CHIEF JUSTICE MORRISON R. WAITE - AUTOGRAPH LETTER SIGNED 11/22/1874 - HFSID 3775
MORRISON R. WAITE Morrison R. Waite sends a political autograph letter about the upcoming election. Political ALS: "M.R. Waite" as Chief Justice, 2p, 4½x7, front and verso. Washington, D.C., 1874 November 22. To W. Butler Duncan.
Sale Price $427.50
MORRISON R. WAITE
Morrison R. Waite sends a political autograph letter about the upcoming election.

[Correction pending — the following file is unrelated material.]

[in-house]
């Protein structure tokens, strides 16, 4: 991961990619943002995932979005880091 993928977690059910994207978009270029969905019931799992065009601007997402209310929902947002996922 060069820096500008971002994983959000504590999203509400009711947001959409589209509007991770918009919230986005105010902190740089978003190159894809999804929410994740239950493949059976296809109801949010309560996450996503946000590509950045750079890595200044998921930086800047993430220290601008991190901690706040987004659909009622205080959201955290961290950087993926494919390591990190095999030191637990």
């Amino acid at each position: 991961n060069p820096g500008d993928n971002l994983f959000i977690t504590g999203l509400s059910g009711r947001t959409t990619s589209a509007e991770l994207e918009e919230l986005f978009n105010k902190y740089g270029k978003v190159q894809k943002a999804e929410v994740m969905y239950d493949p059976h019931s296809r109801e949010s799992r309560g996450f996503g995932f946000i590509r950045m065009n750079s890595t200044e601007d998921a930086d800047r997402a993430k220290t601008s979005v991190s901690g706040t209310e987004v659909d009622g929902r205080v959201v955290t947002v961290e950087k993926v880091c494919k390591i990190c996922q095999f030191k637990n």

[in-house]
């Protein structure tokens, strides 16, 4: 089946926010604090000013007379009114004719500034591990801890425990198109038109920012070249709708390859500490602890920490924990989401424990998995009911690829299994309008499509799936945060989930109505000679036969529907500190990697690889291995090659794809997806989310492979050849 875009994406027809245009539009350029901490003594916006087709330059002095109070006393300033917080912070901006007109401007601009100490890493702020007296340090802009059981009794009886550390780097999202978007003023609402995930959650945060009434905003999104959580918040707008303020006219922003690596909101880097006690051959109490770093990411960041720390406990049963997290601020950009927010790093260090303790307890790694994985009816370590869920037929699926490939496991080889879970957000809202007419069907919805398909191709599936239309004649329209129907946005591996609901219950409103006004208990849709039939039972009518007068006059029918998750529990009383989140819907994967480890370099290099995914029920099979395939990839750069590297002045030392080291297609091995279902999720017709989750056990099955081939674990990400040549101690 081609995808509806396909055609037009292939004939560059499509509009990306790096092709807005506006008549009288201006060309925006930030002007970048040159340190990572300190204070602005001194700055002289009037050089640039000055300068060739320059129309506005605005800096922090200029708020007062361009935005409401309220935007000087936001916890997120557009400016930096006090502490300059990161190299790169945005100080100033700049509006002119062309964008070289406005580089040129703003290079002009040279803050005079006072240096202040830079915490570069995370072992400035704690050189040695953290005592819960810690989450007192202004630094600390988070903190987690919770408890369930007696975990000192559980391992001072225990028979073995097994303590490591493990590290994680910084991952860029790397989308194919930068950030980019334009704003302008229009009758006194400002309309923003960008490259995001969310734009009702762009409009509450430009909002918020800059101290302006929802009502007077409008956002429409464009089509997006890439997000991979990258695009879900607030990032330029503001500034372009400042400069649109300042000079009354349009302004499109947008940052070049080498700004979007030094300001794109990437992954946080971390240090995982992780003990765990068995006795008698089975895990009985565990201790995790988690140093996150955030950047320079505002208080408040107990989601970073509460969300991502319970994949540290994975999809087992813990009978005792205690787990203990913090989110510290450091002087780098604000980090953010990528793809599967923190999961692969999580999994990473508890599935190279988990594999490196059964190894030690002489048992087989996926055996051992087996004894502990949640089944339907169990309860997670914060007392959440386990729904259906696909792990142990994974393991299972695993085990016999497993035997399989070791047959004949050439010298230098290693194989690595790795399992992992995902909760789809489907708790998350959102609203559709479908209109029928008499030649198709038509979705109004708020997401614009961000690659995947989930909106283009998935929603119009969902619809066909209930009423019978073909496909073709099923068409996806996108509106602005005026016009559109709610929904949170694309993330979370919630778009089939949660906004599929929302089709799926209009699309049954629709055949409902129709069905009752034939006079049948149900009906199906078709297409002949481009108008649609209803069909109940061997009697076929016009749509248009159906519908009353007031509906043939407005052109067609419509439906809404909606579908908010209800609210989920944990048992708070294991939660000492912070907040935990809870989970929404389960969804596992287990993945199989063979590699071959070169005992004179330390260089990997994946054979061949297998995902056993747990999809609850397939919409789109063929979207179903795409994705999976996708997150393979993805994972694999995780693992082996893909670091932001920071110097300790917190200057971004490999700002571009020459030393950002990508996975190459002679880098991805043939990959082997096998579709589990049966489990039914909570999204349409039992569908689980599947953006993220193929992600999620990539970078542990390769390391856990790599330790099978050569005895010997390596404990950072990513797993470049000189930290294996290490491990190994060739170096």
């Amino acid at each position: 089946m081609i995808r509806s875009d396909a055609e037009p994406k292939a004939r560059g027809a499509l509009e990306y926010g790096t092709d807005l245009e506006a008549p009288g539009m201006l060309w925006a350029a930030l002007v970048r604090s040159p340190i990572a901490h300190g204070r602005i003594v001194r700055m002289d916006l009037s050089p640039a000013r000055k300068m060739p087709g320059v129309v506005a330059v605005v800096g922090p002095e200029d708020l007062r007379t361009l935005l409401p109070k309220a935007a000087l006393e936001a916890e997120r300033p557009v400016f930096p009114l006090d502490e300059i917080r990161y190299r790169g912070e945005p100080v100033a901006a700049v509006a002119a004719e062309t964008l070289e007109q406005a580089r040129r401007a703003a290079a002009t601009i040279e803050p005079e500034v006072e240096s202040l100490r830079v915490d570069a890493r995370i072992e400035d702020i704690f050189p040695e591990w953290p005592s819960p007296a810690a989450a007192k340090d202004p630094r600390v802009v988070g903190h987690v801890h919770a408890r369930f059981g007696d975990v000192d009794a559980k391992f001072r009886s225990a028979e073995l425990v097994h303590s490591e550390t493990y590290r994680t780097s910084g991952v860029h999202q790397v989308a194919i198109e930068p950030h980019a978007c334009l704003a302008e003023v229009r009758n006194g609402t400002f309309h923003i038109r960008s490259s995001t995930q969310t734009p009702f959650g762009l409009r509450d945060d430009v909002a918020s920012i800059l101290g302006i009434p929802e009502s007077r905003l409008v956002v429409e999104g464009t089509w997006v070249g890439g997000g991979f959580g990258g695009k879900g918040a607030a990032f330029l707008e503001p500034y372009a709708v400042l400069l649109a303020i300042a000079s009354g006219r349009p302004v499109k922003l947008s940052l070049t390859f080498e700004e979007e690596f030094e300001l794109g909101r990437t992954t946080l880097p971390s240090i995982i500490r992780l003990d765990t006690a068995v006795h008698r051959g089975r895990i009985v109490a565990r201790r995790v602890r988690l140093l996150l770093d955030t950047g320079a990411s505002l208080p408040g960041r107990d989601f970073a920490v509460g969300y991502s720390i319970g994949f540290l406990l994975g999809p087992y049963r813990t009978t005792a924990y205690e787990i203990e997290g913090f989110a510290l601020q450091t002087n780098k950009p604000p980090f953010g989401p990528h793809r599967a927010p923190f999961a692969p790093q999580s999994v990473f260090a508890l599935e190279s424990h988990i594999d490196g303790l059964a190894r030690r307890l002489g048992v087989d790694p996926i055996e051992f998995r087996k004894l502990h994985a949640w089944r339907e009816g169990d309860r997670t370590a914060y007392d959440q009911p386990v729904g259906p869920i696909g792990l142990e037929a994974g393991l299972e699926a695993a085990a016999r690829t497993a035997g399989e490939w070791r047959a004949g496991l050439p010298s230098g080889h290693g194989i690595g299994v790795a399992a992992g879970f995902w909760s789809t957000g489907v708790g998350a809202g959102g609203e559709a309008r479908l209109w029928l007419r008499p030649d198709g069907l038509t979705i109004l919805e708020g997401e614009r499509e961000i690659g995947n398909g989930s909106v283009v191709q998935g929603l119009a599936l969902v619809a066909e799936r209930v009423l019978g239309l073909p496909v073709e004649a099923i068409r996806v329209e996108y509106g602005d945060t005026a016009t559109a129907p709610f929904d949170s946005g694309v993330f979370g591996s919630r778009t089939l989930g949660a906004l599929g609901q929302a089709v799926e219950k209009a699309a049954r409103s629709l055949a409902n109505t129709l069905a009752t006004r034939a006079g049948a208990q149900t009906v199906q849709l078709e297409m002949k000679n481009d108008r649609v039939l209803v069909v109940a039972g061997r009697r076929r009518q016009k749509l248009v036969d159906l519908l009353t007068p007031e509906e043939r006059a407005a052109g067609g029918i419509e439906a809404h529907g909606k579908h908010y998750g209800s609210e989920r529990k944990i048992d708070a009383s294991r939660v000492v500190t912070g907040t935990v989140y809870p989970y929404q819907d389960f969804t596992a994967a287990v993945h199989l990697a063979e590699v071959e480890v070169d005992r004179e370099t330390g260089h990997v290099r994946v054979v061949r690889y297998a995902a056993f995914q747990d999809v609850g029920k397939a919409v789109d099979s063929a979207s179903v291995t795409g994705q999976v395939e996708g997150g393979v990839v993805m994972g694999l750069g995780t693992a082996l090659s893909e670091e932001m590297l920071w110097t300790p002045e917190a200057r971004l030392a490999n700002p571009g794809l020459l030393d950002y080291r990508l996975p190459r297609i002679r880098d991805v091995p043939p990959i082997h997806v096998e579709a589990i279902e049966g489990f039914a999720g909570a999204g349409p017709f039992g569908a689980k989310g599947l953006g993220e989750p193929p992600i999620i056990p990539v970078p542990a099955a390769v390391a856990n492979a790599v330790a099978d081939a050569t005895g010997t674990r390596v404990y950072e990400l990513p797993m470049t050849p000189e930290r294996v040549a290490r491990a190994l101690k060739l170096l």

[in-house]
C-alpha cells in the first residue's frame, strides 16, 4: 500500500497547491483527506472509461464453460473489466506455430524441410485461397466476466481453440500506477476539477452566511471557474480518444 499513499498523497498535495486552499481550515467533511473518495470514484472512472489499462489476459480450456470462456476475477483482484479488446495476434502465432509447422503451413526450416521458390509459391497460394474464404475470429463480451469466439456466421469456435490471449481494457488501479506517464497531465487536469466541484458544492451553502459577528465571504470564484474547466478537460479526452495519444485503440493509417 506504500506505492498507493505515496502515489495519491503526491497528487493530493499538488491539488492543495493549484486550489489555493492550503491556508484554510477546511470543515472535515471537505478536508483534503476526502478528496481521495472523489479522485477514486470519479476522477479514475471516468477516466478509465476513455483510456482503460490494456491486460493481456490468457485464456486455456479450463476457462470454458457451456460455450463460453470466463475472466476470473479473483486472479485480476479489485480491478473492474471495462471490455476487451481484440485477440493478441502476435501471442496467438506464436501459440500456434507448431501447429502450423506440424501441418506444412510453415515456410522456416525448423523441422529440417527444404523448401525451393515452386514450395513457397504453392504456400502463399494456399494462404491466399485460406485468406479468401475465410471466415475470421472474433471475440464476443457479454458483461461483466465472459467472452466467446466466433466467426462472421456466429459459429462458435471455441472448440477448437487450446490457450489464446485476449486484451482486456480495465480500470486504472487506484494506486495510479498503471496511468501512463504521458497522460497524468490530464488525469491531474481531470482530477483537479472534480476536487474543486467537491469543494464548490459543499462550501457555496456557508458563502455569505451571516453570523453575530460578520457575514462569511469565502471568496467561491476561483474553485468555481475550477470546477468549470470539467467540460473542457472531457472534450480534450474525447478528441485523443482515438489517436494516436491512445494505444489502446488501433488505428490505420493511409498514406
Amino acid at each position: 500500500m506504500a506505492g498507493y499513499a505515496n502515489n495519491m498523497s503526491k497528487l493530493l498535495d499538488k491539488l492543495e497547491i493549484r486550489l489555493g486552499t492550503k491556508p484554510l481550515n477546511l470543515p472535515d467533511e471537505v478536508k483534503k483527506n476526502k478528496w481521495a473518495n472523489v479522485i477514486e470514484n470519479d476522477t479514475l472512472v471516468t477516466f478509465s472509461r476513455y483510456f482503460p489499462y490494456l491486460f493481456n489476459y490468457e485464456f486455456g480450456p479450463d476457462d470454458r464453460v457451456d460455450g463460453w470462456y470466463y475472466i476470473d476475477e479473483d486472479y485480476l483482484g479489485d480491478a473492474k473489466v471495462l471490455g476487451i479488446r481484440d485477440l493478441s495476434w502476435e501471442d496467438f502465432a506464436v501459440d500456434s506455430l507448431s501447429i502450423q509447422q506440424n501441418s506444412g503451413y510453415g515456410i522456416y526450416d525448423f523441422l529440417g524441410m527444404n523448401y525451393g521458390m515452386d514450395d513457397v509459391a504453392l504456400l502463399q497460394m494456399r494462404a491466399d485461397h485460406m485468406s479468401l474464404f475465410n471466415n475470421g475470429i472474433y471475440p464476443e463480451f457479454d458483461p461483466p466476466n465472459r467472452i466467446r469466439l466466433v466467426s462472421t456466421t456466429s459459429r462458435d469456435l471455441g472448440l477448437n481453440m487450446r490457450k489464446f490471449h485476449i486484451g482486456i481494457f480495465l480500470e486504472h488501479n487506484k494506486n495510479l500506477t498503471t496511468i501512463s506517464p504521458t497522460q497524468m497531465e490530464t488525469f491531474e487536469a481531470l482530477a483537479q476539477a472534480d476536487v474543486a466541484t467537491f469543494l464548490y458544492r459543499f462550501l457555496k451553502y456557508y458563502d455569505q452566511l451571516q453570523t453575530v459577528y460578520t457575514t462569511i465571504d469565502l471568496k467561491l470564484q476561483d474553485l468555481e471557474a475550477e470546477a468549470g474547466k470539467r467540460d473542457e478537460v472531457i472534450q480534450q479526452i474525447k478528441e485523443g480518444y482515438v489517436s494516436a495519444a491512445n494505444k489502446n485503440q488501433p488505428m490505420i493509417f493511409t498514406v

Political ALS: "M.R. Waite" as Chief Justice, 2p, 4½x7, front and verso. Washington, D.C., 1874 November 22. To W. Butler Duncan. In full: "Yrs of yesterday is just at hand. We've all heard of that election and are waiting to see what'll come of it. Good thing to be in for life. I am not likely to be consulted in respect to the appointment of a successor to the Honorable Richard, but if such a thing should be, your endorsement is good. I have not heard a successor named. Judge Bradley, you know, has that circuit and it is possible his attention has been called to it. I see you have already placed our friend 'Sammy' in training for the White House. Are you going to let him shove Thurman off the track?" Waite, appointed by Grant, had succeeded Salmon P. Chase as Chief Justice the previous January 21st. He served until his death in 1888. "Sammy," no doubt, was the newly elected Governor of New York, SAMUEL J. TILDEN. ALLEN G. THURMAN had represented Ohio in the U.S. Senate since 1869, and at the Democratic National Convention held in St. Louis in June, 1876, he was one of eight Democrats nominated for President. Tilden won the nomination and lost in the disputed election won by Republican Hayes. The commission appointed to count the electoral votes was supposed to be bipartisan with seven Republicans, seven Democrats, and one independent, but when the independent, Supreme Court Justice David Davis, resigned to become a U.S. Senator, Associate Justice JOSEPH P. BRADLEY, a Republican, was substituted. All twenty disputed electoral votes went to Hayes strictly on party lines (8-7) and Tilden lost the presidency 185 electoral votes to 184. In 1888, Thurman ran for Vice President with President Cleveland seeking reelection, but lost to the Harrison-Morton ticket. Political letters written by Supreme Court Justices are rarely encountered. Plastic tape stains on both pages and touch 5 words and just touch the 't' in Waite.
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